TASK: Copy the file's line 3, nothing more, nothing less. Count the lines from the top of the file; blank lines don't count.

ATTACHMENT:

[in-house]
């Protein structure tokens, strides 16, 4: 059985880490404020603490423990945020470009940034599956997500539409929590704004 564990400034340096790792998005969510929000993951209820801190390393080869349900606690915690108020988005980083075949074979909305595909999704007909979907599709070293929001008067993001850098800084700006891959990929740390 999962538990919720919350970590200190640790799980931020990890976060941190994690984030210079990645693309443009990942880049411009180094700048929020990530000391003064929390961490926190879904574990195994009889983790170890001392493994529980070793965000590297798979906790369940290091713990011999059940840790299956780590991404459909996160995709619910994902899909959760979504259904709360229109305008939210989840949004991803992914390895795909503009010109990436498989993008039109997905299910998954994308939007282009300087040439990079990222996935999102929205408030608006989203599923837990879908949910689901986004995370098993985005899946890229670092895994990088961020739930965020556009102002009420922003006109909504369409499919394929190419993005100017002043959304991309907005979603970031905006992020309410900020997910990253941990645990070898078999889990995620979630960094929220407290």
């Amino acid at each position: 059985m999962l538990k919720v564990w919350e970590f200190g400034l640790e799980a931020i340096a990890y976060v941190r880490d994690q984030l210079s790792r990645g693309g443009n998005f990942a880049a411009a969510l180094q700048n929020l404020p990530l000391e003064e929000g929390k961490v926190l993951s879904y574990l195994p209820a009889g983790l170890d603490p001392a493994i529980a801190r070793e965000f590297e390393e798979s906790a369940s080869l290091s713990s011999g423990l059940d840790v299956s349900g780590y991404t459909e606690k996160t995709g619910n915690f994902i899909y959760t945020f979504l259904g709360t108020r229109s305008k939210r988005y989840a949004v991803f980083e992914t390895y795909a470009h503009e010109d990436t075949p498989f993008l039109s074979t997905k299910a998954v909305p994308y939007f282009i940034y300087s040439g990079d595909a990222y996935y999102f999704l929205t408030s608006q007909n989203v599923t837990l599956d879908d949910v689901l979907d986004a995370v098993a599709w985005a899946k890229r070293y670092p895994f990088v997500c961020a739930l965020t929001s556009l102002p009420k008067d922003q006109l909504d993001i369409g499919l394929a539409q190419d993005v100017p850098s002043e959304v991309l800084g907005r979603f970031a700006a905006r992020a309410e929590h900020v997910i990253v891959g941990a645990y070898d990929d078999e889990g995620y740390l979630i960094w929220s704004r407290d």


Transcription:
């Amino acid at each position: 059985m999962l538990k919720v564990w919350e970590f200190g400034l640790e799980a931020i340096a990890y976060v941190r880490d994690q984030l210079s790792r990645g693309g443009n998005f990942a880049a411009a969510l180094q700048n929020l404020p990530l000391e003064e929000g929390k961490v926190l993951s879904y574990l195994p209820a009889g983790l170890d603490p001392a493994i529980a801190r070793e965000f590297e390393e798979s906790a369940s080869l290091s713990s011999g423990l059940d840790v299956s349900g780590y991404t459909e606690k996160t995709g619910n915690f994902i899909y959760t945020f979504l259904g709360t108020r229109s305008k939210r988005y989840a949004v991803f980083e992914t390895y795909a470009h503009e010109d990436t075949p498989f993008l039109s074979t997905k299910a998954v909305p994308y939007f282009i940034y300087s040439g990079d595909a990222y996935y999102f999704l929205t408030s608006q007909n989203v599923t837990l599956d879908d949910v689901l979907d986004a995370v098993a599709w985005a899946k890229r070293y670092p895994f990088v997500c961020a739930l965020t929001s556009l102002p009420k008067d922003q006109l909504d993001i369409g499919l394929a539409q190419d993005v100017p850098s002043e959304v991309l800084g907005r979603f970031a700006a905006r992020a309410e929590h900020v997910i990253v891959g941990a645990y070898d990929d078999e889990g995620y740390l979630i960094w929220s704004r407290d």